Ancient Papyrus Book Lists
In chapter two of Inside Roman Libraries, Houston recounted an offhand remark that Cicero made to his slave-scribe Tiro;
Put the books away, and compile the list when Metrodorus [the doctor] tells you it’s OK, since you have to live by his instructions. (Cic. Fam. 16; Houston, Inside Roman Libraries, 39, n 1)Apparently Tiro had fallen ill and Cicero was sending some books his way and wanted him to write up a list, an inventory of the collection, as soon as the physician gave Tiro a clean bill of health. Compiling an inventory list of a book collection was a common practice in antiquity as Cicero's comment to Tiro illustrates. Several of these lists have managed to survive into modern times (see picture of P.Ross.Georg. 1.22). Houston examined these surviving papyrus book lists in detail in chapter two of Inside Roman Libraries. Besides giving the author's name and the title of the work, some of these lists inventoried the books in alphabetical order by the author's name, indicated a particular work's completeness, that is, whether all of the work was represented, and the number of opisthographs [a book copied on the back of a re-used roll] (Houston, Inside Roman Libraries, 43). One list in particular may even have given some indication as to where the books in the list were stored, in a case, or in a specific room (Houston, Inside Roman Libraries, 84).
|P.Ross.Georg. 1.22, an ancient book list|
The Book Lists of Pamphilus
The previous article briefly examined the library of Pamphilus, the copies he produced, and the long useful life these manuscripts may have had. Houston's examination of ancient book lists illuminates another aspect of Pamphilus's scholarly activity, his cataloging of the library holdings. Eusebius wrote in his Church History;
After showing how great the diligence of Pamphilus was in divine things, we give in that a catalogue of the library which he collected of the works of Origen and of other ecclesiastical writers. Whoever desires may learn readily from this which of Origen’s works have reached us. (Hist. eccl. 6.32.3; NPNF 1:277)Apparently in Eusebius's Life of Pamphilus, which is no longer extant, he gave a detailed list of the holdings of the Caesarean Library. This detailed list was made by Pamphilus himself and helped Eusebius indicate to his readers which works of Origen were still present in the library. Jerome may have also worked from these inventory lists, which were still available in the 5th century, in order to write-out the titles of Origen's works in his letter to Paula (Ep. 33; Gamble, Books and Readers, 157).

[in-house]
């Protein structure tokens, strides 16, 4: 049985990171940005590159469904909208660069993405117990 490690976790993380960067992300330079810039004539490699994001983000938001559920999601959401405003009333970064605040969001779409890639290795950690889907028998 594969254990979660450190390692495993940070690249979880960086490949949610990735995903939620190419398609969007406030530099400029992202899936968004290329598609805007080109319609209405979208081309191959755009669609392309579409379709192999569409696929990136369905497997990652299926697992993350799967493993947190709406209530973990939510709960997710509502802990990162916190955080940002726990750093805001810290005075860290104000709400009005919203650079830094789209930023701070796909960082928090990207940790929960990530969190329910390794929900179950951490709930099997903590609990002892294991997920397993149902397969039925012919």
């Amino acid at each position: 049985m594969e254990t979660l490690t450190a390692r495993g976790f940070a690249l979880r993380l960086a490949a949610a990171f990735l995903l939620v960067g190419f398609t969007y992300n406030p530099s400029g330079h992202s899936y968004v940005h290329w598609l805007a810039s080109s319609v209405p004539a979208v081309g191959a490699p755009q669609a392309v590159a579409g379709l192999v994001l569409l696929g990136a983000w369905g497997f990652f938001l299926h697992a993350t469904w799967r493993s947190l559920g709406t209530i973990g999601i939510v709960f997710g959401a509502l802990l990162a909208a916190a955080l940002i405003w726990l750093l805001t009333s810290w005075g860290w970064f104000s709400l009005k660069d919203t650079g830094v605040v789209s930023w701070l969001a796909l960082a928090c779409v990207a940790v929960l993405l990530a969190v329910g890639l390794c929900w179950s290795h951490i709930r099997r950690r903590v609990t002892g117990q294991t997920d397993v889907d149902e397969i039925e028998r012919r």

Eusebius also gave a detailed list of Clement of Alexandria's works (Hist. eccl. 6.13). It is possible that Eusebius was working from another inventory list of Pamphilus that cataloged the library's holdings of Clement's works. Jerome seems to have worked from the same list when he wrote about Clement in his Lives of Illustrious Men (Vir ill. 38). Of course, Jerome could have simply been working from Eusebius's Church History, but because the lists in Eusebius and Jerome differ slightly, it is more likely that they were working from a similar source.
It is possible that these works of Clement and Origen were recognizable collections in the library of Caesarea and kept in specific containers, shelves, or rooms. As mentioned above, Houston noted in Inside Roman Libraries, that some of the book lists preserved on papyrus actually gave a location for the cataloged books (p. 84). Houston also noted that some collections retained their identities for quite some time, such as the book collections of Lucullus and Sulla (p. 36) Galen mentioned that the collections of “Callinia, Atticiana, and Peducaeana,” which contained accurate copies of various works, were destroyed in a fire (Houston, Inside Roman Libraries, 29). The book lists of Pamphilus, and the recognizable collections in the Library of Caesarea that they cataloged, would have been valuable for ancient scholars who sought out the authentic works of Clement and Origen. These book lists could have functioned as a means by which scholars could check copies of Origen's or Clement's works in order to verify their authenticity and check their textual accuracy.
Early Canon Lists
If we can take the Caesarean Library and the inventory lists as representative of other Christian libraries, and I think there is good reason to assume this. Then, Church libraries of major Christian centers such as Rome, Ephesus, Corinth, Smyrna, Antioch, and others, would have had similar inventory lists of their collections as well. Perhaps these lists aided early Christians in verifying certain writings as "authentically" apostolic. The author of the Muratorian fragment may have drawn upon just such a book-list when describing which writings were being read and accepted as authentically apostolic (Metzger, The Canon of the New Testament, 305-307). By comparing the inventory lists of major Christian centers, an ancient scholar would be able to determine which writings were being studied and/or read in the Churches.
Gamble, Harry Y. Books and Readers in the Early Church: A History of Early Christian Texts. New Haven: Yale University Press, 1995.
Houston, George W. Inside Roman Libraries: Book Collections and Their Management in Antiquity. Chapel Hill: UNC Press, 2014
Metzger, Bruce Manning. The Canon of the New Testament: Its Origin, Development, and Significance. Oxford: Clarendon Press, 1987.